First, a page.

We took the cars on the Marietta and Cincinnati R. R. at Constitution.  The rain continued to fall as we waited on the platform and we were chilly and uncomfortable.  Mr. Woods, the conductor, said that there were bad slides on the road and he doubted whether the train could get through.  Mr. and Mrs. B. C. Bailey went as far as Hamden with us, and Mr. Chas. Dickey to Athen where he introduced to us Mrs. H. Stewart who is also going to Illinois and starts a day earlier to have our company.  She is very pleasant, accustomed to travelling.  We consider her a great acquisition to our party.  
The Hocking, Raccoon, Scioto, Miami and some lesser streams were out of banks, the result of late rains.  Mr. Brock who conducted the train from Scotts Landing to the city ran cautiously but got into the city only one hour behind time.  We passed through Camp Dennison with its thousands of low domiciles for soldiers.  It seemed to me a flat, muddy, uncomfortable place.  Many of the sick and wounded from Pittsburg Landing are brought here.  
One fine looking and gentlemanly soldier got on to go down to the city.  He wore a white patch near his ear.  He told Kate he belonged to an Iowa regiment but his home was in Ohio.  He was wouned at Pittsburg Landing, the ball being still in his head, paralyzing one side.  He hoped to get a furlough to go home.  
It was beginning to be dusk when we arrived at Cincinnati.  We had proposed to pursue our journey that night by way of the Ohio and Mississippi R. R. but finding that Mrs. Stewart was going to Paris, Ill. on the Terre Haute and St. Louis road, and being very tired we concluded to spend the night in the city and go by the way of Indianapolis.  Mr. Brock took charge of us and our baggage to the "Burnet House" where we were ushered into the Ladies Reception room until rooms could be designated for us.  Soon, we were shown upstairs where we found beautiful rooms with every comfort necessary for weary travelers.  Mr. Brock soon knocked to know if we could have supper, and as Maggie and Lizzie were anxious to room with Kate and me, he succeeded in getting a room suitable to accommodate us on the lower floor near the Reception room to which the servants conveyed our luggage while we were at supper. The supper room was very spacious.  Hundreds of persons eat at long tables each side of the room while through the center were spread tables to accommodate small parties.  At one of these we were seated and waited in the glare of the gas light while beef steak, etc., was prepared for us.  I only drank a cup of tea and was glad to get to our rooms.  
Mrs. Stewart roomed with a Miss Teters from Athens, who was going to Burlington, Iowa, and whom we left at the Burnet House, she starting an hour later to Chicago.  Mr. Brock bought our ticket for us to Pana and no one could have been more kind and thoughtful.  Fred came to the Burnet House to see us and made some little purchases for Kate.

Saturday, April 21, 2012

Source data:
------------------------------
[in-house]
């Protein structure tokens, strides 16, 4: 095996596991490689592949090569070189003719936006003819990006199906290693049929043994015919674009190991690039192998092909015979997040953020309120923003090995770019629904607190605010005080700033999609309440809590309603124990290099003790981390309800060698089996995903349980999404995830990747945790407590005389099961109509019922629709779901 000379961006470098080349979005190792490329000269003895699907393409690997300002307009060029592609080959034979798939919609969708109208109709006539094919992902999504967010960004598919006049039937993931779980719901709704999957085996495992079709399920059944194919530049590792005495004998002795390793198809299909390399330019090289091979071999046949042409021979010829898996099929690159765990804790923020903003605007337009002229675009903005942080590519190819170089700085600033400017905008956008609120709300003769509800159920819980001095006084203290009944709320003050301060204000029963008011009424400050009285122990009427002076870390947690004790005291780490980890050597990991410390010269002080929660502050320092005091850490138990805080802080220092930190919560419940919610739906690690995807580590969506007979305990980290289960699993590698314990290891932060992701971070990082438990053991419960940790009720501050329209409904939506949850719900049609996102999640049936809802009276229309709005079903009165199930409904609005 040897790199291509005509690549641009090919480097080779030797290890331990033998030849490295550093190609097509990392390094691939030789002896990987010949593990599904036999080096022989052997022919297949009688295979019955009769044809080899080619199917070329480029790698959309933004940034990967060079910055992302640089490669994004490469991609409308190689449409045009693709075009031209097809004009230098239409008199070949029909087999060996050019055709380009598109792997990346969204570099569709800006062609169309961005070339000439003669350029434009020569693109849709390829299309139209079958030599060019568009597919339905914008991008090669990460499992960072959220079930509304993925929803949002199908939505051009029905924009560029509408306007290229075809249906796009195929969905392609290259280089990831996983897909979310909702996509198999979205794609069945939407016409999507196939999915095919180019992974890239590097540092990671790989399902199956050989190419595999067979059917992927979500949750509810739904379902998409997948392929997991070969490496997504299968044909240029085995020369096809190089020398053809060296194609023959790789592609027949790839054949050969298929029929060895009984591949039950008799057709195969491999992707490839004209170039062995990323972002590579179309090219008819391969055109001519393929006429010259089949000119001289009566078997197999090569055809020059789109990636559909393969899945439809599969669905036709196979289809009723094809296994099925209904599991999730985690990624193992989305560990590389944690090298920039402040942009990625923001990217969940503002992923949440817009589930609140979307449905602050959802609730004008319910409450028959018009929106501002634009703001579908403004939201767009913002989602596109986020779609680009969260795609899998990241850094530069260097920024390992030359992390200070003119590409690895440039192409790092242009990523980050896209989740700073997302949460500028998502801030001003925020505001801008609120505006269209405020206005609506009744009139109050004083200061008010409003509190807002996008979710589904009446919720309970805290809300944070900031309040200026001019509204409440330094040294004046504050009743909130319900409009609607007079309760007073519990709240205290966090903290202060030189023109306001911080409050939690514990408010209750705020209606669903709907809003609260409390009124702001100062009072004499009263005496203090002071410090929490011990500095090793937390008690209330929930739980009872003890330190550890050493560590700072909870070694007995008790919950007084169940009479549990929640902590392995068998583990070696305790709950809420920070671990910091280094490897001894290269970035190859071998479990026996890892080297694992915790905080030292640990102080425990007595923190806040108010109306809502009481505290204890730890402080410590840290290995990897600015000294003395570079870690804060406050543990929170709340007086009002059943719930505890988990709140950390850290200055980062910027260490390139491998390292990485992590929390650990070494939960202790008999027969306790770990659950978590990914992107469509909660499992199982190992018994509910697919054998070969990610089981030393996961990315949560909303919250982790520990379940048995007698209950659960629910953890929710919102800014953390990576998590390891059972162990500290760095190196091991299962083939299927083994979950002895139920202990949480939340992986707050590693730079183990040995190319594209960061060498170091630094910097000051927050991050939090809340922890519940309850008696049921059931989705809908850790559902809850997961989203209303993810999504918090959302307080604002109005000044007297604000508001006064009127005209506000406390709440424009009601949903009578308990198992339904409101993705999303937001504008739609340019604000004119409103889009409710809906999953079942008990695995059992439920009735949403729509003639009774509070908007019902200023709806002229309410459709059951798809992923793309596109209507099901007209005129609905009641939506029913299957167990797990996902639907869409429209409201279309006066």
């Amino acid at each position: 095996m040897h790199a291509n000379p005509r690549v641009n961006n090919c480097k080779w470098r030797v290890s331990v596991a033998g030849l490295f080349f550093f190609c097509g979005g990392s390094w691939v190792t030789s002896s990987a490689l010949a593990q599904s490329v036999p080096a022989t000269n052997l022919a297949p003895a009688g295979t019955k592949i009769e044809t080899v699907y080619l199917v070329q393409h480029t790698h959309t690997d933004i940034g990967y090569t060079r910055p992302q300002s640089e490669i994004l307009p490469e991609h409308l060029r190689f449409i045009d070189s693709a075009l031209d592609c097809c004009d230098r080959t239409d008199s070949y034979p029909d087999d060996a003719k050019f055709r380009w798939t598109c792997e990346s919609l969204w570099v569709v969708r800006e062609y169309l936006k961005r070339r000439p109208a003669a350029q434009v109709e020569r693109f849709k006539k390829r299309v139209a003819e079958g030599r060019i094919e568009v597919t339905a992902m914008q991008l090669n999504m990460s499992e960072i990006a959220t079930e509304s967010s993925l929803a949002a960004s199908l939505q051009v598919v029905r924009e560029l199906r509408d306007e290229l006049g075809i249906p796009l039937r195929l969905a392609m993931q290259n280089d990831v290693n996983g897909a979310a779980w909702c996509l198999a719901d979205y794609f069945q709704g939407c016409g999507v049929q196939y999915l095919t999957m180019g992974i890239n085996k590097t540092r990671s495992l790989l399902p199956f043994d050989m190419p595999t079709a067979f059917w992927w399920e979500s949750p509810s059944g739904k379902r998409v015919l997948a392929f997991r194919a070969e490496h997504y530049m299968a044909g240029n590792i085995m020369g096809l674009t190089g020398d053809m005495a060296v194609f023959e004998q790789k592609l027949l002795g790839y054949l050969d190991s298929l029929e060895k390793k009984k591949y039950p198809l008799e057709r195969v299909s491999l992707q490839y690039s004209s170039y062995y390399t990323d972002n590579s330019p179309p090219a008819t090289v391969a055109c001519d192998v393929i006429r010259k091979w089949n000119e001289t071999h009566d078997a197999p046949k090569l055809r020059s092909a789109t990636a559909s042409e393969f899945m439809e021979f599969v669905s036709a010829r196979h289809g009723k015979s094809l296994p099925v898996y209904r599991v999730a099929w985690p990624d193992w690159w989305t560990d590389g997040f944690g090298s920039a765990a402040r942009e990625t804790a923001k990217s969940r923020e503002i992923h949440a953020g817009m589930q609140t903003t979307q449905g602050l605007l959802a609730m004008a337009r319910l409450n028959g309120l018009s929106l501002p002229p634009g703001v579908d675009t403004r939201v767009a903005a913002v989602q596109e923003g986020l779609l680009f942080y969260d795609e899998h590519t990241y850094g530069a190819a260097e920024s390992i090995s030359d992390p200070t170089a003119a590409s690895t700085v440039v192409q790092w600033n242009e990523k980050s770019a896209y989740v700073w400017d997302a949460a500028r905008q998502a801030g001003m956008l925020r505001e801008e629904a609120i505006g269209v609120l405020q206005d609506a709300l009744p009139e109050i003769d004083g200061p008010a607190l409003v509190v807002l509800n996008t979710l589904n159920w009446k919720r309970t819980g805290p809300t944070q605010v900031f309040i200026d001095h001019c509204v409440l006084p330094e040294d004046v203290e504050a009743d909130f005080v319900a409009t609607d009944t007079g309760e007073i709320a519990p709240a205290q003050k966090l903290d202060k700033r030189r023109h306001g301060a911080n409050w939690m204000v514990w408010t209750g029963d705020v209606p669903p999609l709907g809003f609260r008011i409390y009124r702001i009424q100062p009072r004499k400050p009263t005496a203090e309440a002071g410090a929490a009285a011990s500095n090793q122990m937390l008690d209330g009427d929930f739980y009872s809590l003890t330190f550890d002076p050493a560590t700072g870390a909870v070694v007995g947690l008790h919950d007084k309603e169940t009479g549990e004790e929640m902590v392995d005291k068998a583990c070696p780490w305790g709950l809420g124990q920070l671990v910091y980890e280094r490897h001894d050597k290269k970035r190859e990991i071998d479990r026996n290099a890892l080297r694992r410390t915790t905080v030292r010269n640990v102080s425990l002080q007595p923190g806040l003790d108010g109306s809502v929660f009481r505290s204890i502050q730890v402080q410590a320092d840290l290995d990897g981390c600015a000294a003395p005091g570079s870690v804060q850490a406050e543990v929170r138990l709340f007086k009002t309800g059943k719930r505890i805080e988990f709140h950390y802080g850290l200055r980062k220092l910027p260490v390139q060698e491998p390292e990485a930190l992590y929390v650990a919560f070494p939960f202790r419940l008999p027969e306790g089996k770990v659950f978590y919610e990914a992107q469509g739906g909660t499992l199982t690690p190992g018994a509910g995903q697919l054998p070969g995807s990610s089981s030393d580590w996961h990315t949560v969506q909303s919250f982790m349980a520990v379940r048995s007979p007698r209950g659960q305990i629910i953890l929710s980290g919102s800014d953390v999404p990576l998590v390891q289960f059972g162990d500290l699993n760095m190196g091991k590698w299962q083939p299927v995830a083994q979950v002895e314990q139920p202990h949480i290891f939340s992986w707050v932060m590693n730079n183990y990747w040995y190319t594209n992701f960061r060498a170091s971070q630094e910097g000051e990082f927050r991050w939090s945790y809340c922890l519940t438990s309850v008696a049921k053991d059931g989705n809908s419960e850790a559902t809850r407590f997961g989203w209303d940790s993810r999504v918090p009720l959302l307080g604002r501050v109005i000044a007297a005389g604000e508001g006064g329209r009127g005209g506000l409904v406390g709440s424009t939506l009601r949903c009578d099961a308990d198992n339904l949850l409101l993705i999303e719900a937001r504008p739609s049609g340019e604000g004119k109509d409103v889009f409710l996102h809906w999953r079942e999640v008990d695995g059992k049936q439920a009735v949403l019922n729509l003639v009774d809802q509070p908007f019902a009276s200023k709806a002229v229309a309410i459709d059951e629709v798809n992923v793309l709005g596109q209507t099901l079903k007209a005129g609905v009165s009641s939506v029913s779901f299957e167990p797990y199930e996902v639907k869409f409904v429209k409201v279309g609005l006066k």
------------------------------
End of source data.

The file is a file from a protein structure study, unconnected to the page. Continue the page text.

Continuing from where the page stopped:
Monday, April 21, 1862

It is rainy and dreary outdoors.  There is a theory that heavy rains follow great battles.  This was true of Pittsburg Landing, but may not be of universal application.  We dread to hear of another battle.  The battle of Corinth must be a dreadful one when it is fought.  How blessed a thought it is that God reigns judging right.  To His all-sufficient care I commit wholly the dear friends whom he only can keep, and the cause of our country which I cannot help feeling is God's own controversy with the Slave States.  Will He not take care of His own?

Kate got a long and satisfactory letter from Ephe dated, April 13, this evening.  He is a brave boy and did his duty at the terrible conflict at Pittsburg Landing.

Friday, April 20, 2012

Sabbath, April 20, 1862

Rainy.  Went to church.  Mr. Scott had an exegetical exercise.  I sprained my left foot getting out of the buggy.  It has been painful through the day.  Mr. John Henry of the 36th honorably discharged on account of ill health was here on his way home.  He came on the Ohio No. 3 which also had on board some of the 77th wounded in the battle of Pittsburg Landing, among them, Lieut. W. Scott who was shot through the breast, the ball having been extracted from the shoulder.

Thursday, April 19, 2012

Saturday, April 19, 1862

Lucy came to spend the day.  George Cutter received a letter from his brother William this morning.  He passed through the terrible fight at Pittsburg Landing unharmed.  George goes home this afternoon to take the letter to his mother.  Sarah came down this evening and Lucy and Marion went up.  The feelings of the friends of the seventy seventh regiment have been deeply wounded by the report of Gen. Sherman on the Tuesday's fight, and by various reports which are circulated to the disadvantage of the regiment.  A list of two hundred and six names of the killed, wounded and missing of the 77th is published in the Cincinnati papers of today.  Three hundred of the regiment were in hospital before the fight began.  They have had a hard time.  A letter from Col. Hilderbrand since the fight, mainly in its tone, shows that he meant to do his duty and thought hat he had done it.  The feeling of indignation toward Grant and Sherman is strong.  The former was at Savanna on a drunken spree when his army was surprised and Sherman's neglect to throw out pickets and scouting parties deserve censure, also that he should put troops in the front who were raw and had only received their guns as they were on their way up the Tennessee River.